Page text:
Colleges use both formulas and feelings when awarding aid. Here's how to stack the odds in your favor.
Here's something that may surprise you: Four years at Harvard could actually cost the same as four years at a state school. That's because financial aid often makes up the difference between the sticker price and what you have to pay. If, for example, your "expected family contribution" is only $5,000, you might qualify for $25,000 in annual aid for a school that costs $30,000 each year. But if the school's annual costs are only $8,000 a year, you're likely to qualify for just $3,000 in aid.
When it comes to college financial aid, people have plenty of misconceptions. The cardinal rule for parents: assume nothing. Just because the family next door or your colleague's kid received aid doesn't mean you will -- or won't. Financial aid is based on a combination of factors, and differs from school to school, even child to child.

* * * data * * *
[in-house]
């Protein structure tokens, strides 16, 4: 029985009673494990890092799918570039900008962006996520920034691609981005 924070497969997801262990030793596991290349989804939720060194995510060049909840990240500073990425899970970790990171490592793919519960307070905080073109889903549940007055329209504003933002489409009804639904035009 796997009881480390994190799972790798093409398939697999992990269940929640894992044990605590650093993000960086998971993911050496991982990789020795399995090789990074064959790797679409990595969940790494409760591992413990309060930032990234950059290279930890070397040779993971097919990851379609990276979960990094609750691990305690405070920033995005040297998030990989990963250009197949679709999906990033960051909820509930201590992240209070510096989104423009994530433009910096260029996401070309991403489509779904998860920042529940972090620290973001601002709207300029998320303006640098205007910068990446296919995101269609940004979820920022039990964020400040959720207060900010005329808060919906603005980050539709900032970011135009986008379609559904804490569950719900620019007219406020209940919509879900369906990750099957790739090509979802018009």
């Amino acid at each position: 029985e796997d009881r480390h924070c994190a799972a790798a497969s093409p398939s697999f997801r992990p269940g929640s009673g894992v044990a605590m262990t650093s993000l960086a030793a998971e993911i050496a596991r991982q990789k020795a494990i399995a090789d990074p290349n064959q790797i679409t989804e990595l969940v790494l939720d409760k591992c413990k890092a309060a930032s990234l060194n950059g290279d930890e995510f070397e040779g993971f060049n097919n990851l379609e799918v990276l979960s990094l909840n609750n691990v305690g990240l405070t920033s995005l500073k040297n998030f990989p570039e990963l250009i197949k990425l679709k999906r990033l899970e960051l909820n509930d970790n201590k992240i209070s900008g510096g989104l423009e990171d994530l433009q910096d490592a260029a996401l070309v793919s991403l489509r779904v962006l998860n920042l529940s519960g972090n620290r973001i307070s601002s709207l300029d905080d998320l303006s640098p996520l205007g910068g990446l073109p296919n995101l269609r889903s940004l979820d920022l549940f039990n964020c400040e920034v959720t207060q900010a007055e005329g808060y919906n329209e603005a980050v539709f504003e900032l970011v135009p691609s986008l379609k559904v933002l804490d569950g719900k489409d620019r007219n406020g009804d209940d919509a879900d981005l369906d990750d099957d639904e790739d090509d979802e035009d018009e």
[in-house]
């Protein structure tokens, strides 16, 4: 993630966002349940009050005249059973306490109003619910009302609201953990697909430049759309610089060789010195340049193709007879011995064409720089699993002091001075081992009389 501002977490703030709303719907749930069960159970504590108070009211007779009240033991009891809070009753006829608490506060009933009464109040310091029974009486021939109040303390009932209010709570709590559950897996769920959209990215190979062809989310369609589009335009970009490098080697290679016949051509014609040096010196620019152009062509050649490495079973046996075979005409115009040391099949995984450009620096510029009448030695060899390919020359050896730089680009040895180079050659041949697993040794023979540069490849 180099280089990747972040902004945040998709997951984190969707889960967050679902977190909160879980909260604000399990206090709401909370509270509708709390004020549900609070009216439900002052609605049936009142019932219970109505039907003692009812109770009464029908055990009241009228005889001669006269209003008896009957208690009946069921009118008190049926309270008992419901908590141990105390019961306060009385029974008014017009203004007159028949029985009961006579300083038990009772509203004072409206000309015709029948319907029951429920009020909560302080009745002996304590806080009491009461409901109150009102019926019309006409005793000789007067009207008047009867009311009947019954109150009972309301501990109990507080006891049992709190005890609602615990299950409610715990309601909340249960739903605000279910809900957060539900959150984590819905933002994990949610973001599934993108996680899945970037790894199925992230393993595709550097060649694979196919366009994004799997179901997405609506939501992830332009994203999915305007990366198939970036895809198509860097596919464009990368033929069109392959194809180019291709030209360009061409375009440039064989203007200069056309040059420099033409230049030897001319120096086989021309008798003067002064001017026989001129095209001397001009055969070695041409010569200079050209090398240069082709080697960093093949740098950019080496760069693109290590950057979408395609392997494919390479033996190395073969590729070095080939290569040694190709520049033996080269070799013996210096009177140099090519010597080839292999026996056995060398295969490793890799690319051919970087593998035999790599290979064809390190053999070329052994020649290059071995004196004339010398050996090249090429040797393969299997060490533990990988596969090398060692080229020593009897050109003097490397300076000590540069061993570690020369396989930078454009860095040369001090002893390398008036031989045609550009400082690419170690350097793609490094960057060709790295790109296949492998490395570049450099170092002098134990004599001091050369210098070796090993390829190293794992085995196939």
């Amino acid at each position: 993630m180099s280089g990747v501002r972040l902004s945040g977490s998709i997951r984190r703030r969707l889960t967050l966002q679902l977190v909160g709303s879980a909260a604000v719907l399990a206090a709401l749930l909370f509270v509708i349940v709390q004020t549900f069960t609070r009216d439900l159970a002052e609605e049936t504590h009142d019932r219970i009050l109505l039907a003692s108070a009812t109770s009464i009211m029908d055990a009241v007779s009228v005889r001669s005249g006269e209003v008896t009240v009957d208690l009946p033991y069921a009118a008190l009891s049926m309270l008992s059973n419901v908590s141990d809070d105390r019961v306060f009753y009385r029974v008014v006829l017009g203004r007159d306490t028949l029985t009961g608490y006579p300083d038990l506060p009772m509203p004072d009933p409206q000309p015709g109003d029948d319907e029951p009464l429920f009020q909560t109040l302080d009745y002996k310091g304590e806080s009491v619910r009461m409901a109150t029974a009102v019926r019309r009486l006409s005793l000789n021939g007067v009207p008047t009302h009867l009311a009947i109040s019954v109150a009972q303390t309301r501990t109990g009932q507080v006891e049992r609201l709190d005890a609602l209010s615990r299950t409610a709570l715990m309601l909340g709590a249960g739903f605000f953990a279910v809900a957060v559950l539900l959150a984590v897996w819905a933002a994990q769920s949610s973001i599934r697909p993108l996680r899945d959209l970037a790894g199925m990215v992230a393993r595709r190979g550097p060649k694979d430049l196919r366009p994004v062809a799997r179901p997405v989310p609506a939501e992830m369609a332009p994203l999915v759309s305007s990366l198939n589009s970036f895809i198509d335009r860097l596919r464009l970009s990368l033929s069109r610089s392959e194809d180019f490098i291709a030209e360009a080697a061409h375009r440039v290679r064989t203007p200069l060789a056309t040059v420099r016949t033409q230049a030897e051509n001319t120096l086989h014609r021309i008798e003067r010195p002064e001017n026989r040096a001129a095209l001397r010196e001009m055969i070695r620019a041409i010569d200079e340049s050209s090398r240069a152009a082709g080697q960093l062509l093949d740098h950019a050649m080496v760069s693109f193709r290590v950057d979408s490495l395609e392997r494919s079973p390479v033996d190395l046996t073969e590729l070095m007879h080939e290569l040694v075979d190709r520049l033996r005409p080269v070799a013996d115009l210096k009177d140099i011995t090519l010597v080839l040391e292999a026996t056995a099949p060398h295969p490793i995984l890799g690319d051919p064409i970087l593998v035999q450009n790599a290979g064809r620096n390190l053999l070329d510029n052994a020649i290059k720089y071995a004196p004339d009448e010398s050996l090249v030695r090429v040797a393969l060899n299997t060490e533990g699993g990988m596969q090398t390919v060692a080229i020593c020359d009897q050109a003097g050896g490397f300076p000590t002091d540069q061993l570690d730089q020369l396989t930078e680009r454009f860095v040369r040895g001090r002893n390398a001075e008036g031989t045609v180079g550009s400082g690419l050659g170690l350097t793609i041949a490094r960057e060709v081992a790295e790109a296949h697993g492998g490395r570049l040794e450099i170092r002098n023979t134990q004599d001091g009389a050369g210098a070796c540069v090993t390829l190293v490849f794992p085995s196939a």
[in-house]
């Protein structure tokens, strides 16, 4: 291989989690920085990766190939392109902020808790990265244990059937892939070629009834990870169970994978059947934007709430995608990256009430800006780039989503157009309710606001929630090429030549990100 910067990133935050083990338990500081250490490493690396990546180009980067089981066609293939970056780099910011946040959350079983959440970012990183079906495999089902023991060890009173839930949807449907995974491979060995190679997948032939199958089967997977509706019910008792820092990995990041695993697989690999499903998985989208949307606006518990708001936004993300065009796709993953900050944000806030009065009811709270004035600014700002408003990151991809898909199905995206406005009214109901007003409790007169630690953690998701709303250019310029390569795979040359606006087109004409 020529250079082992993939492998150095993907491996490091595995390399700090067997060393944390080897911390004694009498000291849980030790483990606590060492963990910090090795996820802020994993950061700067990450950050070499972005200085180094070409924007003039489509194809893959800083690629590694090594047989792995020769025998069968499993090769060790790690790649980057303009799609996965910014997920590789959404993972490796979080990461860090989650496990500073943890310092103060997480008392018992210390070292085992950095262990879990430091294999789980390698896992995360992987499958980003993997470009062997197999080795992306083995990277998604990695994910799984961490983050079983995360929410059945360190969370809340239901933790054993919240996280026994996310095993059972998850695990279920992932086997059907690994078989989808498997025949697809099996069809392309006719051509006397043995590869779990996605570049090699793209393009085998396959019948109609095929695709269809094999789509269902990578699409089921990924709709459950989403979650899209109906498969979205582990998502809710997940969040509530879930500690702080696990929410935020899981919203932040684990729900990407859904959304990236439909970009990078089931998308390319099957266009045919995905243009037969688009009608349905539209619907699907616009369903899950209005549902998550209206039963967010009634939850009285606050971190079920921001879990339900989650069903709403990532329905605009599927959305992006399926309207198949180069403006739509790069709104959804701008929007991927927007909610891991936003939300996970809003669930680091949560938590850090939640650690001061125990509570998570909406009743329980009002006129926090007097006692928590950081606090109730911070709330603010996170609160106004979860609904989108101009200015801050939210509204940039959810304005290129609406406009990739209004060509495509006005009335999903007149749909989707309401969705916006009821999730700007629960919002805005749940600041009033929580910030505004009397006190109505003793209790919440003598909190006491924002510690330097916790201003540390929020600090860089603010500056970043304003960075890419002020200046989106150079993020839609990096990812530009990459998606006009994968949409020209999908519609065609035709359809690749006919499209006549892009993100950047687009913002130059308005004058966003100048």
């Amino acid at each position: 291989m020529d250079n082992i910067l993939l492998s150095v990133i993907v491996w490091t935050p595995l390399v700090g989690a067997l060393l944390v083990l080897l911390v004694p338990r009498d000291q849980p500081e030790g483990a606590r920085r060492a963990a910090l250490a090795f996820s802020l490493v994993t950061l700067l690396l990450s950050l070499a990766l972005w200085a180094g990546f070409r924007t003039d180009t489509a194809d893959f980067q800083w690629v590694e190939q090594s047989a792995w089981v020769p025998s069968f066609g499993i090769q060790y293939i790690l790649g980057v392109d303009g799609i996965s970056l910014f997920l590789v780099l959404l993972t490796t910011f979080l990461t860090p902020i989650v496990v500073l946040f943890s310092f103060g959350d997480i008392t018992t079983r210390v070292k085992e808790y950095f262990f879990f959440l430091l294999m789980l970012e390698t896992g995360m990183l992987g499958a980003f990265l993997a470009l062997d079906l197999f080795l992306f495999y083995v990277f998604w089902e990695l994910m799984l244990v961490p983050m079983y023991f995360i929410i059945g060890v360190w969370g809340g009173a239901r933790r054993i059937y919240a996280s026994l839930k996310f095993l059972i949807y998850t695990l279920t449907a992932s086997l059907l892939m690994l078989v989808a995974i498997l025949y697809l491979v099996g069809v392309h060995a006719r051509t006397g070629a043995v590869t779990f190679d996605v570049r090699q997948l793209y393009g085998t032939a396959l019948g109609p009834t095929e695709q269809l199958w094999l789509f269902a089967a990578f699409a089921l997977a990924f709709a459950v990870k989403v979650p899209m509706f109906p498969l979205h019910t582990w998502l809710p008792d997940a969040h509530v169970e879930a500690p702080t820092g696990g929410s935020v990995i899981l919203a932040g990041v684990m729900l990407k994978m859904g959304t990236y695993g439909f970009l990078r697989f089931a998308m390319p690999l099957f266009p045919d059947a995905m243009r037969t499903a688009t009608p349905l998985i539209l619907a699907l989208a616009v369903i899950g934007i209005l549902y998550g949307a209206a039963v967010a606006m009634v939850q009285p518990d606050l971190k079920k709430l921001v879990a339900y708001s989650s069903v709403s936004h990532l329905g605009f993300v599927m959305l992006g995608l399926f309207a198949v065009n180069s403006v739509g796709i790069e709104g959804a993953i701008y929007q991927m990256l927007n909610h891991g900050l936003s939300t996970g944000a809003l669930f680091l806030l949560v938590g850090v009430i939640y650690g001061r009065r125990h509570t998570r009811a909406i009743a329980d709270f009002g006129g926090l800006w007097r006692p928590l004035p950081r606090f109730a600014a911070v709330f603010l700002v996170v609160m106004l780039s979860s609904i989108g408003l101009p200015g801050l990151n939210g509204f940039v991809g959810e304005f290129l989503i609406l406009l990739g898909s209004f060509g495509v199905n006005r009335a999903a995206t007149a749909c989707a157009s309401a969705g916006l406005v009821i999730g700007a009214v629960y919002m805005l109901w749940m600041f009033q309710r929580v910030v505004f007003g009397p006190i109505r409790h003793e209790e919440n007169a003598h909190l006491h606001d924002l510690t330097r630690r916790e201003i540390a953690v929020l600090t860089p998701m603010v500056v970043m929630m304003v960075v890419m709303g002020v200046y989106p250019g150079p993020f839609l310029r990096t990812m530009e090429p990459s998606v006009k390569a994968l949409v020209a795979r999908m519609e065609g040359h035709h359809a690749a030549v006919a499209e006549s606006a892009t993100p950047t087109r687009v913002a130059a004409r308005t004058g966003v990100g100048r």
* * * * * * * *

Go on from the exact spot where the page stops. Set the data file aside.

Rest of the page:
Despite the climbing costs of a college education, the outlook for parents seeking aid is pretty bright. A record $90 billion in financial aid was available in the 2002-2003 school year, according to the College Board, a non-profit organization that tracks college trends.
After adjusting for inflation, that's an 11.5 percent increase over the prior year. In all, more than 75 percent of private college students and 60 percent of public college students got some type of aid this past school year.
"While there have been tremendous increases in the cost of private education, there is a tremendous amount of aid available as well," says Alan Posich, an independent education consultant.
The trick is figuring out what aid you're eligible for -- then getting it.
NEXT: Who gets aid? >>